The Bluecoats volume 3: The Skyriders

By Willy Lambil & Raoul Cauvin, translated by Erica Jeffrey (Cinebook)
ISBN: 978-1-84918-014-6

The glamour of the American Experience has fascinated Europeans virtually since the actual days of owlhoots and gunfighters.Hergé was a devotee, and the spectrum of memorable comics ranges from Italy’s Tex Willer to such French and Belgian classics as Blueberry and Lucky Luke,and even colonial dramas such as Pioneers of the New World or Milo Manara and Hugo Pratt’s Indian Summer.

‘Les Tuniques Bleues’ orThe Bluecoats began at the end of the 1960s, created by Louis “Salvé” Salvérius & Raoul Colvin – who has written every best-selling volume since. The strip was created to replace Lucky Luke when the laconic gunslinger defected from weekly anthology Spirou to rival comic Pilote, and his replacement swiftly became one of the most popular bande dessinée series on the Continent.

Salvé was a cartoonist of the Gallic big-foot/big-nose humour style, and when he died suddenly in 1972 his replacement, Willy “Lambil” Lambillotte slowly introduced a more realistic – although still comedic – illustrative manner. Lambil is Belgian, born in 1936 who, after studying Fine Art in college, joined publishing giant Dupuis as a letterer in 1952.

Born in 1938, scripter Raoul Cauvin is also Belgian and before joining Dupuis’ animation department in 1960 studied Lithography. He soon discovered his true calling – comedy writing – beginning his glittering and prolific career at Spirou.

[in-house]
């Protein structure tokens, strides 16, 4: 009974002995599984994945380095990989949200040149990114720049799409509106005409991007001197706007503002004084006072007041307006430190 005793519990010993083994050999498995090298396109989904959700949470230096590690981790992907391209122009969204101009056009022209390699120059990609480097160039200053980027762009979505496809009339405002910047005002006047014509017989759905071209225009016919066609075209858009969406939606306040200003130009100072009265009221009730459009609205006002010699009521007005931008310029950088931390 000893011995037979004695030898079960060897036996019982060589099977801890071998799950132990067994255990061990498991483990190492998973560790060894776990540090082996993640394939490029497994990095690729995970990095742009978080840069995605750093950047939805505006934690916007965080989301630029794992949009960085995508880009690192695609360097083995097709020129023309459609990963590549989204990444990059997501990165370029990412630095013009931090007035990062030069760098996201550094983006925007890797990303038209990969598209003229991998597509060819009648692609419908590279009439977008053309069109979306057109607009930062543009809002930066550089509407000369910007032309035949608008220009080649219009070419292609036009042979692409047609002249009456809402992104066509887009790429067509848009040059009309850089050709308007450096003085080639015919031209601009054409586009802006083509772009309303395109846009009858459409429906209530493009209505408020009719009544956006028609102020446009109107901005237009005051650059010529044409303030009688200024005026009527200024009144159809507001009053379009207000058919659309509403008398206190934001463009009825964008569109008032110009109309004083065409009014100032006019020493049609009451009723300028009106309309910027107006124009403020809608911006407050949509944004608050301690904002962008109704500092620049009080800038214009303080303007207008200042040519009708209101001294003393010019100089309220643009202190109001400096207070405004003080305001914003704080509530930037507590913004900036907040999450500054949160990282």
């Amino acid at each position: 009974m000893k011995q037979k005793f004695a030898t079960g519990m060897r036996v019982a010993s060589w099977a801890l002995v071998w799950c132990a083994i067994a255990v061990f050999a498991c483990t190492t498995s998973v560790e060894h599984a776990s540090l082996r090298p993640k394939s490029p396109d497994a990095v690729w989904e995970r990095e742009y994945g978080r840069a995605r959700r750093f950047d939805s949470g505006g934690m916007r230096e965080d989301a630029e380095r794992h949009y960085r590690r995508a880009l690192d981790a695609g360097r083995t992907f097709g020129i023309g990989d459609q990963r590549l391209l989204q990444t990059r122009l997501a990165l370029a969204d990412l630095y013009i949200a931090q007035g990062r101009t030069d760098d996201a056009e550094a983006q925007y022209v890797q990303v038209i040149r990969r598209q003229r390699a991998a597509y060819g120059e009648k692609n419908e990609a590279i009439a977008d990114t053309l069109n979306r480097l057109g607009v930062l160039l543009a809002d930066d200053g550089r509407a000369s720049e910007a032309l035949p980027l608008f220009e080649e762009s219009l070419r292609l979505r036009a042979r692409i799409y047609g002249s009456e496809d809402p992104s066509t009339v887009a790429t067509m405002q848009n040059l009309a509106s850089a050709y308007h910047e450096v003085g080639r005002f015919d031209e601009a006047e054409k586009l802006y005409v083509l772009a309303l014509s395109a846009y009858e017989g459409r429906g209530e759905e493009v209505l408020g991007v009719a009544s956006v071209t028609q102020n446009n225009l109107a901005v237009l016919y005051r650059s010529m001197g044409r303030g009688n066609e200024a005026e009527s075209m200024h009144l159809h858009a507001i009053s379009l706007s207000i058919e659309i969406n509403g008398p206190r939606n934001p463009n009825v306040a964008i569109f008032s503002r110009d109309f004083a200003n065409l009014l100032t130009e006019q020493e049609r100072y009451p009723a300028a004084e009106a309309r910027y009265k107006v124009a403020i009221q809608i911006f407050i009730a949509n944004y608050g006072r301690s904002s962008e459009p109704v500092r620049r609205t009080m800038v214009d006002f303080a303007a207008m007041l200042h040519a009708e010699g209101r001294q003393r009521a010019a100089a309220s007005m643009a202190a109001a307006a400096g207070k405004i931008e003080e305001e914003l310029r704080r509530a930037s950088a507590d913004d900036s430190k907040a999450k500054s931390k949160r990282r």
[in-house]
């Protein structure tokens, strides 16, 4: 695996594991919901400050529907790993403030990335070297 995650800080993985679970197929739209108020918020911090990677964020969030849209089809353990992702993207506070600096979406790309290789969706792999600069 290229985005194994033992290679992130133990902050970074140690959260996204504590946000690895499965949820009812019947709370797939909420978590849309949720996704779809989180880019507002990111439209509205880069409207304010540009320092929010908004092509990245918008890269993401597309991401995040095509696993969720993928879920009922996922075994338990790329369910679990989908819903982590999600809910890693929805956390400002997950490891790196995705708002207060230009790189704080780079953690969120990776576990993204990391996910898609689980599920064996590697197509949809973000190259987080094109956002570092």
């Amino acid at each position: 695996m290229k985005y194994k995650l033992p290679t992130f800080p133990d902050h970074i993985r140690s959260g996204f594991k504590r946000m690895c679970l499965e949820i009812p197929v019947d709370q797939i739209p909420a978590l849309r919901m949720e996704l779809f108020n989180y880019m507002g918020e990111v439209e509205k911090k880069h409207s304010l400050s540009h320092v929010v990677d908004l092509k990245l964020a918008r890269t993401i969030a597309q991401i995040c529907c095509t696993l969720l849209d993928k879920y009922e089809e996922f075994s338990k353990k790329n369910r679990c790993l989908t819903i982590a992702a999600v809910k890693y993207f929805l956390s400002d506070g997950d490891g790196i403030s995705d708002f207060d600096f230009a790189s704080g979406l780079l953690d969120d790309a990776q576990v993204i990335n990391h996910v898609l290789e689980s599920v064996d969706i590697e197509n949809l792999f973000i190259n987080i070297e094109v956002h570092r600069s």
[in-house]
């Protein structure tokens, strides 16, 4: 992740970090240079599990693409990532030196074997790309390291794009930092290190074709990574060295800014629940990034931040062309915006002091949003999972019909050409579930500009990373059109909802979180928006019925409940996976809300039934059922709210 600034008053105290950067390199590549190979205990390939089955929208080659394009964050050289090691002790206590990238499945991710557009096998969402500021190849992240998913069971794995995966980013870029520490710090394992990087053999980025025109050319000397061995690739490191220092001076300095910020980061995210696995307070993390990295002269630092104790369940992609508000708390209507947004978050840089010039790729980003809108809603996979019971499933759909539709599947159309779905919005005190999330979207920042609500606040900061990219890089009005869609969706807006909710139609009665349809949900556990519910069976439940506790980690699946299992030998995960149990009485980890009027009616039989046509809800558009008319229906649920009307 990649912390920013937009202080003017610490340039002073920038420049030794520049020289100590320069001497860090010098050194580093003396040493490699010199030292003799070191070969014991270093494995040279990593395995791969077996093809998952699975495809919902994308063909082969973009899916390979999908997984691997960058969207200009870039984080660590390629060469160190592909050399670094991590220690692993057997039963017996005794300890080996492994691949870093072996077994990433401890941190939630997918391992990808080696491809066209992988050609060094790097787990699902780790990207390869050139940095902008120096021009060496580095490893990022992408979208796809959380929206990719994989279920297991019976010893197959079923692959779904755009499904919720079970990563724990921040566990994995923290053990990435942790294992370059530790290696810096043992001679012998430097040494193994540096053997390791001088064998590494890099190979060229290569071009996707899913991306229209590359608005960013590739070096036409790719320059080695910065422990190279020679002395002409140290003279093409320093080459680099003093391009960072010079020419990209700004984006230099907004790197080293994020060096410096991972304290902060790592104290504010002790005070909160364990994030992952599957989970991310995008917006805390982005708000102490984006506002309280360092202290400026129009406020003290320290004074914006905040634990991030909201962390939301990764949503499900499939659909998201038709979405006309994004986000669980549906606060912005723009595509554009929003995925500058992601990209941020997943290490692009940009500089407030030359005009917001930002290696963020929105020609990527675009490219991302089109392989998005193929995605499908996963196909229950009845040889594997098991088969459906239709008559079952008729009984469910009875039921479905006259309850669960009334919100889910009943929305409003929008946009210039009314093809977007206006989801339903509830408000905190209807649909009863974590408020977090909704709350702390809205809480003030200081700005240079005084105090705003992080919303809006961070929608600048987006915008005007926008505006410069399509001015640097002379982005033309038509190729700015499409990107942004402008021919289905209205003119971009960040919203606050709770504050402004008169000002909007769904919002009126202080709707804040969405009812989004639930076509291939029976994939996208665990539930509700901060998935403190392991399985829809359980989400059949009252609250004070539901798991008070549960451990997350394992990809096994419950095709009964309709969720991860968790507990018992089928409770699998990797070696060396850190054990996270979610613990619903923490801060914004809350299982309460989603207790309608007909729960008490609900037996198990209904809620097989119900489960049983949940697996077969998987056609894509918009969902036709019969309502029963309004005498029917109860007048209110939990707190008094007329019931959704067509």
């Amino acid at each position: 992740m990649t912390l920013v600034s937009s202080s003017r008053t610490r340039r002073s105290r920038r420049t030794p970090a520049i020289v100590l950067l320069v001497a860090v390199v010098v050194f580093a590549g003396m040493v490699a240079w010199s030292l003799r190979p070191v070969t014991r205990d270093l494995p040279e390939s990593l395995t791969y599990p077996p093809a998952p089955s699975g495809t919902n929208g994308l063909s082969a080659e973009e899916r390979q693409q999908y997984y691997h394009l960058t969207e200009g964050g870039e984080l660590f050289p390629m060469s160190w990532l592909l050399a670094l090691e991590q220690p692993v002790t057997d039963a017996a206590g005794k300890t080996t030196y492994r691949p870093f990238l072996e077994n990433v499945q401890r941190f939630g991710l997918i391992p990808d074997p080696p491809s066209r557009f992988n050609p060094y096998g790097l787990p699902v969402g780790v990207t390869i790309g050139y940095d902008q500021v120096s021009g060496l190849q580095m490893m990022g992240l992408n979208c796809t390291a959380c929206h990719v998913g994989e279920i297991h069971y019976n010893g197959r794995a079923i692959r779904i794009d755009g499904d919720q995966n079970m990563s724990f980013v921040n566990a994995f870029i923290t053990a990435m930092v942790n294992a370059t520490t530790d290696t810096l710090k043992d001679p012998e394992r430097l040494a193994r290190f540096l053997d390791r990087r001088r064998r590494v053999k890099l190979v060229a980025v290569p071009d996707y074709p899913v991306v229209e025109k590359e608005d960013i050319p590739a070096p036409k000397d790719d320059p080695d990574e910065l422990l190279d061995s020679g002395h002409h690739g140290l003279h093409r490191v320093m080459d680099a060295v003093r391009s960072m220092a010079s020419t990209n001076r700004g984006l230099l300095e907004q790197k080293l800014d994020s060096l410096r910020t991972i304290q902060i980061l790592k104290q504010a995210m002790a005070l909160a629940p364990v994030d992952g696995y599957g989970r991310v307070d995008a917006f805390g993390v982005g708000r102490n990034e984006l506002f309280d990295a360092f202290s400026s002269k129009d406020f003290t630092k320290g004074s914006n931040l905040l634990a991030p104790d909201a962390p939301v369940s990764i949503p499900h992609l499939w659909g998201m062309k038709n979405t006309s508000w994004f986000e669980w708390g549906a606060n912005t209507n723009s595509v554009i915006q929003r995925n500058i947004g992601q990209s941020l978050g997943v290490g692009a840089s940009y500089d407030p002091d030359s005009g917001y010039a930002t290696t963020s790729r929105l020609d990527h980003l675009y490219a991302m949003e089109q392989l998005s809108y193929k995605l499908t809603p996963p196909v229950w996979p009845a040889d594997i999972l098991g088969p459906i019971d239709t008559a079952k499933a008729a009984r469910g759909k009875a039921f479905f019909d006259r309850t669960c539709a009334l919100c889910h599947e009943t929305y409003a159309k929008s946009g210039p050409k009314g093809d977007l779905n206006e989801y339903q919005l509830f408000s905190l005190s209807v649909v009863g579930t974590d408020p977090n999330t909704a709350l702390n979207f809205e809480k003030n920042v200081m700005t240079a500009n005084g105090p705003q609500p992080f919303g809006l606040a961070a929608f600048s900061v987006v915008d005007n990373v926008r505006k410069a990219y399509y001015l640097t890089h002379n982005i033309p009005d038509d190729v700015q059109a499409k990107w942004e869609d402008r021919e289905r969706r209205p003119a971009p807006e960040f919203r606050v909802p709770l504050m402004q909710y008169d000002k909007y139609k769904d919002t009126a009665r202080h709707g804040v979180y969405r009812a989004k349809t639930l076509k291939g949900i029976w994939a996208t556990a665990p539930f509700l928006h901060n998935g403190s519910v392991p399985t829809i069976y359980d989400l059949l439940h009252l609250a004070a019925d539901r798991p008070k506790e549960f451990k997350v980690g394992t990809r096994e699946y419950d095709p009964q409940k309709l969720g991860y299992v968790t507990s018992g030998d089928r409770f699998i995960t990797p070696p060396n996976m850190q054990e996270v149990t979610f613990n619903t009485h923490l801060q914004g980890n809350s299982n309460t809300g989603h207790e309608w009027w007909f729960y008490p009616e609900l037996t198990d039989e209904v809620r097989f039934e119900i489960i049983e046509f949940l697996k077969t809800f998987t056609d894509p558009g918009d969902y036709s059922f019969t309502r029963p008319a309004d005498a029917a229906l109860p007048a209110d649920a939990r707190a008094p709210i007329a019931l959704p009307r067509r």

In addition to Bluecoats he has written dozens of other long-running, award winning series including Cédric, Les Femmes en Blanc and Agent 212: more than 240 separate albums. Bluecoats alone has sold more than 15 million copies.

The sorry protagonists of the series are Sergeant Cornelius Chesterfield and Corporal Blutch: a pair of worthy fools in the manner of Laurel and Hardy, two hapless, ill-starred US cavalrymen posted to the wild frontier and various key points of mythic America.

The original format was single-page gags about an Indian-plagued Wild West fort, but with the second volume ‘Du Nord au Sud’ (‘North and South’) the sad-sack soldiers went back East to fight in the American Civil War (this tale was rewritten in the 18th album ‘Blue rétro’ to describe how the chumps were drafted into the military during the war). All subsequent adventures, although ranging far beyond America and taking in a lot of genuine and thoroughly researched history, are set within the timeframe of the Secession conflict.

Blutch is your average whinging little-man-in-the street: work-shy, mouthy, devious and especially critical of the army and its inept commanders. Ducking, diving, even deserting whenever he can, he’s you or me – except sometimes he’s quite smart and heroic if no other easier option is available.

Chesterfield is a big burly man; a career soldier who has passionately bought into all the patriotism and esprit-de-corps of the Military. He is brave, never shirks his duty and wants to be a hero. He also loves his cynical little pal. They quarrel like a married couple, fight like brothers but simply cannot agree on the point and purpose of the horrendous war they are trapped in…